In our modern culture, people often speak about having a bucket list. A bucket list consists of things you want to accomplish or experience before you “kick the bucket.” A quick internet search turns up dozens of books, blogs, websites, and even movies dedicated to ideas for bucket lists.
So what’s on your bucket list?
If you’re like most people, your list probably is composed of items like:
- Travel to a foreign country
- Swim with sharks
- Learn a new language
- Hike the Appalachian Trail
- Meet someone famous
- Write a book
- Attend a professional sporting event
The list could go on and on, and each person could come up with an entirely unique list. However, most bucket lists usually share one thing in common: They’re composed of “once-in-a-lifetime” events or experiences.
Leaving a Legacy
Our minister recently preached a series about leaving a legacy. (You can watch or listen to the series here.) In his last lesson about legacy, he introduced the idea of a spiritual bucket list. When we have a list of spiritual goals we are working towards, we not only increase our own faith, we leave a lasting effect on those we come in contact with. Both individuals and churches should have a bucket list.
So what might we include on a spiritual bucket list? We might include things like:
- Read the Bible all the way through
- Go on a mission trip
- Talk to a stranger about Jesus
- Convert someone to Christ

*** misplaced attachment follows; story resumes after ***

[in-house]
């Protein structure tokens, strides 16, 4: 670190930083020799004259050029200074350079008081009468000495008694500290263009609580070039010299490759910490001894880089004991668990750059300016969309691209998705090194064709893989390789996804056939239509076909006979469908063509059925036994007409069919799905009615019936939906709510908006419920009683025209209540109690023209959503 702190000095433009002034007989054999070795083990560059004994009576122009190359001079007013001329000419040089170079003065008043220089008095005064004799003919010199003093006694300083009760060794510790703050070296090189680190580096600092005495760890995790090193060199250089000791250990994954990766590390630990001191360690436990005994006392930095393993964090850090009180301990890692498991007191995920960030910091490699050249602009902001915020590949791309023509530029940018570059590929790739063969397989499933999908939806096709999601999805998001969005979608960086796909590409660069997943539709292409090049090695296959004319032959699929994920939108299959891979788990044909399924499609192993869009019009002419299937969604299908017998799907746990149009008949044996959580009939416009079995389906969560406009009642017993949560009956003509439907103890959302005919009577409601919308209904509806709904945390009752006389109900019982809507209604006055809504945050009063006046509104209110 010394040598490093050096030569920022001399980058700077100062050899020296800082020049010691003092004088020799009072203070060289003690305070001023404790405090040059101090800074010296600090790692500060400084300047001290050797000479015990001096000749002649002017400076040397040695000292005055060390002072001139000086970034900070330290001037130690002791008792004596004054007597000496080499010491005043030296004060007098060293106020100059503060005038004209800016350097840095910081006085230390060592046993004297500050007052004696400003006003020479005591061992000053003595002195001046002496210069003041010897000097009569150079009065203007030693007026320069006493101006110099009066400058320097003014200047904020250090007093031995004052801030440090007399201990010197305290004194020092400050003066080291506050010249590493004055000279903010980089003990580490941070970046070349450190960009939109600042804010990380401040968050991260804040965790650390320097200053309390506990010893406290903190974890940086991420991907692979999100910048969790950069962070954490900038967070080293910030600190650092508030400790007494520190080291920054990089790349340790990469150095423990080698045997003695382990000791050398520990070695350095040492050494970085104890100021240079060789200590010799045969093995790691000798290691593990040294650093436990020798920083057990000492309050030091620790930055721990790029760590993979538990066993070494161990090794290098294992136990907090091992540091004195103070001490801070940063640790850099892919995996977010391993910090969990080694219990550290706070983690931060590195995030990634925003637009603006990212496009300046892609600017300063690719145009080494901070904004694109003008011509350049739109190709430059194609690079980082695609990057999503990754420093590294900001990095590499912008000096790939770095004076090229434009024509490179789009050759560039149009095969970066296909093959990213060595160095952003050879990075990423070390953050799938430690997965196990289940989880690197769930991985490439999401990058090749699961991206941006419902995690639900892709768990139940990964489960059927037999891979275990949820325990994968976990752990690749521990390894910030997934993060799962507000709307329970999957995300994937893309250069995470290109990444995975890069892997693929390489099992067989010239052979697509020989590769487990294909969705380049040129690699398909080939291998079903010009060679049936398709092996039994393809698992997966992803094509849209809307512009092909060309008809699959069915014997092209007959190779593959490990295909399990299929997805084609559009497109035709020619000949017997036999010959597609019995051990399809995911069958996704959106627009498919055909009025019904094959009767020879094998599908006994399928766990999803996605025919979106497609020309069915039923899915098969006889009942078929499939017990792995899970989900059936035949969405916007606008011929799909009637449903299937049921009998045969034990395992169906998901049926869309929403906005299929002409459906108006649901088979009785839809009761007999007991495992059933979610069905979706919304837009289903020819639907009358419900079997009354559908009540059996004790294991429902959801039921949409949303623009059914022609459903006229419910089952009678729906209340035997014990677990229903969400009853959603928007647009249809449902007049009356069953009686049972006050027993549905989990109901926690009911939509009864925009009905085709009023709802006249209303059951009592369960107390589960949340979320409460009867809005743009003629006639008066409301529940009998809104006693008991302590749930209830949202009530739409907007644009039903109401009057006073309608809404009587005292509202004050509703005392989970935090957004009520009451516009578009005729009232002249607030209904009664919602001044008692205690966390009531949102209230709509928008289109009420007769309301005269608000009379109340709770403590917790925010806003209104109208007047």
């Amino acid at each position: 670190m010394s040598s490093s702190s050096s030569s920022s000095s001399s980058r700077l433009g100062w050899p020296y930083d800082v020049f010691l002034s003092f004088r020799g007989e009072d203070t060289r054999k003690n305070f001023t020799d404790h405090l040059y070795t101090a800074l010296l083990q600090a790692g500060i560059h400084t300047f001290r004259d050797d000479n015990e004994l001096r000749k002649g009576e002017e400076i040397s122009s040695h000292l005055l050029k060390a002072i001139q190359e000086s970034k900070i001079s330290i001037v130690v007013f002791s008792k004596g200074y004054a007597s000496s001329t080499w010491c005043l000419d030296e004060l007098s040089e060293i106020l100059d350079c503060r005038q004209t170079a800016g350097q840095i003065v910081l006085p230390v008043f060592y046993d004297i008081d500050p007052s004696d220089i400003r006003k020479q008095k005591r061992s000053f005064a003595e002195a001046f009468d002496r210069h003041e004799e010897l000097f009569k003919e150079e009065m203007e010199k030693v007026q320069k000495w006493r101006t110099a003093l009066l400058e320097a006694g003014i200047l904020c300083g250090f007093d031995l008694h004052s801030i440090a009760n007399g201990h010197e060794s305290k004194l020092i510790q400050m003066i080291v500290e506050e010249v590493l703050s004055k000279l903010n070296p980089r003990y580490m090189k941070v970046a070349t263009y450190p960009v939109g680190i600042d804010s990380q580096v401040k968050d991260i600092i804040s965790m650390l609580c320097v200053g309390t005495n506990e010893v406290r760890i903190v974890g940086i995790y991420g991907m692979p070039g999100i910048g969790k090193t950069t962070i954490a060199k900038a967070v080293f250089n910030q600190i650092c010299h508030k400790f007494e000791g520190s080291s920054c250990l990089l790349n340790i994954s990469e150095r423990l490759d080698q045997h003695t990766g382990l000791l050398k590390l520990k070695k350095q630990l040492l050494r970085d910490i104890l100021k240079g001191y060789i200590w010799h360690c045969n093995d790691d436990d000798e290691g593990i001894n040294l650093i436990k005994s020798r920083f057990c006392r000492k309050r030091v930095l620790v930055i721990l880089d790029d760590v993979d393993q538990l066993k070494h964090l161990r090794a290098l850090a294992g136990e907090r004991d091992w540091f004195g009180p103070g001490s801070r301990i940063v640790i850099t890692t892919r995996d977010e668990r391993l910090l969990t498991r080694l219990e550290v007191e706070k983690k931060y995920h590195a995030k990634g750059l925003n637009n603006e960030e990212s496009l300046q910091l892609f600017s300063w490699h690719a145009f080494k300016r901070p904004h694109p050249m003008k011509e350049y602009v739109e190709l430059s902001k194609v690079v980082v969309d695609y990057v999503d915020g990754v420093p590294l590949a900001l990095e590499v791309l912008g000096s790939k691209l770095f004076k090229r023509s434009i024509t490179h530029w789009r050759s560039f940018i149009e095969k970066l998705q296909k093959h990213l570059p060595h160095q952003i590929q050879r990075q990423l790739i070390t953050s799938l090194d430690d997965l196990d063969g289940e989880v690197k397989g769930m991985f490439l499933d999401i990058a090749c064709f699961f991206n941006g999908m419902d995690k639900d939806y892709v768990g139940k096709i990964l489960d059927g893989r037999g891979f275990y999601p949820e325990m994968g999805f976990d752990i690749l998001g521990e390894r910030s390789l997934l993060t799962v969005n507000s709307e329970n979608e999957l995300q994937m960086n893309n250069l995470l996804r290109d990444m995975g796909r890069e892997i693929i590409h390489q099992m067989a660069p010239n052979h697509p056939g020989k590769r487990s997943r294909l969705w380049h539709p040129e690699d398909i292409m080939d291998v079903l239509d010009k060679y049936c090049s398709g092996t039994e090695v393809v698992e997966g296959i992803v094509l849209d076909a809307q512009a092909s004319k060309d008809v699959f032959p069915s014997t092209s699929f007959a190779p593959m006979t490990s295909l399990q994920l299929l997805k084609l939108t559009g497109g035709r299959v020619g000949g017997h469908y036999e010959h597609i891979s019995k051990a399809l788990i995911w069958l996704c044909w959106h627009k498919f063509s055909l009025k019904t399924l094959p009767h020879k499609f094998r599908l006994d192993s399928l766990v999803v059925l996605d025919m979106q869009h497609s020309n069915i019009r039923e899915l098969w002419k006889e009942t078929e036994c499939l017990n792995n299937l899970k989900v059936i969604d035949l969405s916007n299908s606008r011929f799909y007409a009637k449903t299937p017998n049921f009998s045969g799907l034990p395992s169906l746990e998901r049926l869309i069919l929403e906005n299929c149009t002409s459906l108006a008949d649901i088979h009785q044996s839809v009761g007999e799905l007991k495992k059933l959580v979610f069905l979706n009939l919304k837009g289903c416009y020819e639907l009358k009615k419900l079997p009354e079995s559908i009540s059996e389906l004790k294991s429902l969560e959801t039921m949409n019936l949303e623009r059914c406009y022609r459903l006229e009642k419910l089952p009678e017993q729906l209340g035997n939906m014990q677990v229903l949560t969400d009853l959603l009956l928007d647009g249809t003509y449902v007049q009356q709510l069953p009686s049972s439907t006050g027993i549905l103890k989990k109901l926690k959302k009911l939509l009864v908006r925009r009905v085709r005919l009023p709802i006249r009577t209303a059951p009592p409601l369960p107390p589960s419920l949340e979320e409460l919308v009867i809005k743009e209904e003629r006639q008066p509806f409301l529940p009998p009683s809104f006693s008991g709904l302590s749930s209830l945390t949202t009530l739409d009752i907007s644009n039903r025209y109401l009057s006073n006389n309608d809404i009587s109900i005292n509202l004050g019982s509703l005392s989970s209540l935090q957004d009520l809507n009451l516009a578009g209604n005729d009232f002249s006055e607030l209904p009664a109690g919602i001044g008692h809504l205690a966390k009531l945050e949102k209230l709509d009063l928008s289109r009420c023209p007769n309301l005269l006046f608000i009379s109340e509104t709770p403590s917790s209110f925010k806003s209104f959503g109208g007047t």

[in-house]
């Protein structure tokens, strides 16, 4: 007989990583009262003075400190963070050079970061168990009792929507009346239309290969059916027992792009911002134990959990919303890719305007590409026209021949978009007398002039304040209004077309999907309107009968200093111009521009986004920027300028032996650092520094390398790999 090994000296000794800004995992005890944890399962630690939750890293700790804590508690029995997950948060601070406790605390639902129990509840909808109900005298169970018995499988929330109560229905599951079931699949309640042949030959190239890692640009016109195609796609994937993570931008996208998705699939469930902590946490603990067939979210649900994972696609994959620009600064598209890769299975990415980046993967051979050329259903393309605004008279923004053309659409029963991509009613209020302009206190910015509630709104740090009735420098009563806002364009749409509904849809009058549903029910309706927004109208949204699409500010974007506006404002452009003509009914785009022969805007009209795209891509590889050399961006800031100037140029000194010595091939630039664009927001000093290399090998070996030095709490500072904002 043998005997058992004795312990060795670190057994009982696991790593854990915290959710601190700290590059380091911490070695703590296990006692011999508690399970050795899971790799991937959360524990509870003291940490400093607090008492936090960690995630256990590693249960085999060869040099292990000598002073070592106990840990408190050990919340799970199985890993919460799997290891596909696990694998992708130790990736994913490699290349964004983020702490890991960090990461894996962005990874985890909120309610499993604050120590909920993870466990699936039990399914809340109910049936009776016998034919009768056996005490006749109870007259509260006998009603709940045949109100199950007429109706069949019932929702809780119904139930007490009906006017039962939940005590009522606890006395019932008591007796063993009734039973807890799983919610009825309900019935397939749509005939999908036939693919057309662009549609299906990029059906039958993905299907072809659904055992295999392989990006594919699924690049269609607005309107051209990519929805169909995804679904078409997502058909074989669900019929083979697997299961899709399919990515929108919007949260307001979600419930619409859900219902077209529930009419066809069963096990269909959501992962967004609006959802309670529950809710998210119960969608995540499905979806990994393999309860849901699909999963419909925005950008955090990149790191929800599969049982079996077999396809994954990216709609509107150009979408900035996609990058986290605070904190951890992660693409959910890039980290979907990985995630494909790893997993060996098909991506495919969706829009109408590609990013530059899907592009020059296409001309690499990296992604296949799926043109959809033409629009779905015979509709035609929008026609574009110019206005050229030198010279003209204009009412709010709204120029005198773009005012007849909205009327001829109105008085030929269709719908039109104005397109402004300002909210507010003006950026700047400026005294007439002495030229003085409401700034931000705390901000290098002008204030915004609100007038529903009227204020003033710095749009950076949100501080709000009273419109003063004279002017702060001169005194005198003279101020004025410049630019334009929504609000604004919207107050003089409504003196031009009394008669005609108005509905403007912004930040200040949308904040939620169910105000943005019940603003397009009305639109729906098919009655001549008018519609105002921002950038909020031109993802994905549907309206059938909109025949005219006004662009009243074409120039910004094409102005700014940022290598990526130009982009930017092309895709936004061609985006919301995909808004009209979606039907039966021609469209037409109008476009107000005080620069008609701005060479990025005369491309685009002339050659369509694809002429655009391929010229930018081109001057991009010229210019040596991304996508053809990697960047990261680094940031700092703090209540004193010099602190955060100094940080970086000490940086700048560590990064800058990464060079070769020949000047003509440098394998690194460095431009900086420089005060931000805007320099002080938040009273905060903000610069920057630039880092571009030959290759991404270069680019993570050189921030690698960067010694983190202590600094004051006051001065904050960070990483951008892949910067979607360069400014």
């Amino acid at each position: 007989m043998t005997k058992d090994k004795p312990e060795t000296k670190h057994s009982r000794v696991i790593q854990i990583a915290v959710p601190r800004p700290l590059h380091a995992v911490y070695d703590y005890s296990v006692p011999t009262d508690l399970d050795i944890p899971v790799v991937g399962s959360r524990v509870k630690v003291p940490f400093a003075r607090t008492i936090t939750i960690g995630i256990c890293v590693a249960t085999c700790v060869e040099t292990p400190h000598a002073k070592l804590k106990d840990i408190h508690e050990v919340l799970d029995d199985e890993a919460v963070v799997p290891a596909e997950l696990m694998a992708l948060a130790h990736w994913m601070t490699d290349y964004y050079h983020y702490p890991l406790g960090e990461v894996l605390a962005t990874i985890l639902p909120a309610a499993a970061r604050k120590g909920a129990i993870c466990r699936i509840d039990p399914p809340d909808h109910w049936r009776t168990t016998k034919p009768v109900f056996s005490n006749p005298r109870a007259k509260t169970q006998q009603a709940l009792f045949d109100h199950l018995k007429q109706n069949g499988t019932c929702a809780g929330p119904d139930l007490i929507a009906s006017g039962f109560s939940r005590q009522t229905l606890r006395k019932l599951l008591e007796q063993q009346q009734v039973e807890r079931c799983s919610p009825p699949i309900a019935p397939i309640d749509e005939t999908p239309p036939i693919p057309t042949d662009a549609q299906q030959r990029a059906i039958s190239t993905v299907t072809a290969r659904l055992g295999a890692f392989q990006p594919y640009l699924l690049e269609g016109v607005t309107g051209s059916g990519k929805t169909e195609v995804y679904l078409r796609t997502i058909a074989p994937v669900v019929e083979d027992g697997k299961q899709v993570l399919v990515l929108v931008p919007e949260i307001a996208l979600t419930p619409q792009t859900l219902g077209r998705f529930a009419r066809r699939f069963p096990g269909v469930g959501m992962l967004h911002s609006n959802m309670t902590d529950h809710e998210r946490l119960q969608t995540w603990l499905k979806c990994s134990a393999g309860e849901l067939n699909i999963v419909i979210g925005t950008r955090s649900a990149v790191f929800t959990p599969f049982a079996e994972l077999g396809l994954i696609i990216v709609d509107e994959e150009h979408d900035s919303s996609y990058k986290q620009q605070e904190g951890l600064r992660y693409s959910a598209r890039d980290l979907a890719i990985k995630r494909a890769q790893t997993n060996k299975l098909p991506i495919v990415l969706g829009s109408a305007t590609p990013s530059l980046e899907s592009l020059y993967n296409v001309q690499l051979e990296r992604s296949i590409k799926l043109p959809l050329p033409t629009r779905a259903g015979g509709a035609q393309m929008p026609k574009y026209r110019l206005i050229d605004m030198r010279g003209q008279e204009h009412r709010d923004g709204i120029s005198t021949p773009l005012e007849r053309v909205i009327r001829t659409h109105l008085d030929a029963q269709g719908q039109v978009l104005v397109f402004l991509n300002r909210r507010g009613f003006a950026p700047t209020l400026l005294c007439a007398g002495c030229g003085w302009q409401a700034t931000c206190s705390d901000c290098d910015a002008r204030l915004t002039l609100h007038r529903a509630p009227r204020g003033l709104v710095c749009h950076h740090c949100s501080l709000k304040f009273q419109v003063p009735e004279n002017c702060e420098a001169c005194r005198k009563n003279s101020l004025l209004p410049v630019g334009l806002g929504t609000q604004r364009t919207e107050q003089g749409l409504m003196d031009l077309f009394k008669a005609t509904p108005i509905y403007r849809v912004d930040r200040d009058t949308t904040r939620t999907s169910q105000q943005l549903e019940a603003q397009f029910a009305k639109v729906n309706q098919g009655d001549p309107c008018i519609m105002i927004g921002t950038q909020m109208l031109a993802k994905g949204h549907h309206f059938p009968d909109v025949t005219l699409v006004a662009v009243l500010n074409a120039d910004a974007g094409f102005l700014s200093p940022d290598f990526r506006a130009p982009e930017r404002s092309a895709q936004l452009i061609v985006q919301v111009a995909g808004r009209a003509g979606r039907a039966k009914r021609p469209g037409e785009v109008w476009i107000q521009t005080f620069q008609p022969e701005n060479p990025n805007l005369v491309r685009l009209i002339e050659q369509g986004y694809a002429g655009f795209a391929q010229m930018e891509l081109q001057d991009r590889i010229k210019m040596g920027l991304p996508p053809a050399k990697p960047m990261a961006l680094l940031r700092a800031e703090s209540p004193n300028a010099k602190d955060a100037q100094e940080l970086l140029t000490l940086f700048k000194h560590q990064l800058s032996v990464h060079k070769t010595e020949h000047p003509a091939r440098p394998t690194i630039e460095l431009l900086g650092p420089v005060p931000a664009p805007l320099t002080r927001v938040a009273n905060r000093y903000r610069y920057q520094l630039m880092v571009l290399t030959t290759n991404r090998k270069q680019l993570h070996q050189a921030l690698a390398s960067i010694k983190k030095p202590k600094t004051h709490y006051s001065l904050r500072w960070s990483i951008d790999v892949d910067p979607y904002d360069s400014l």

- Memorize a large passage of Scripture
- Get involved with a new ministry at church
- Support a missionary
Don’t these sound like wonderful, worthwhile challenges and opportunities? The difference between the typical bucket list and the spiritual bucket list is that the spiritual list doesn’t have to be–and shouldn’t be–a “one and done.” While a regular bucket list is designed to get shorter as items are checked off, I would suggest that a spiritual list should get longer as we continue to grow in spiritual maturity.
I challenge each of you to develop your own list of spiritual goals. Along with goals for yourself, consider creating a bucket list as a family. Develop a list with your small group or even with your whole congregation.
If the apostle Paul created a bucket list, I like to think that he might have added “win the crown of righteousness” to his list. After all, isn’t heaven the ultimate bucket list item we could ever hope to accomplish?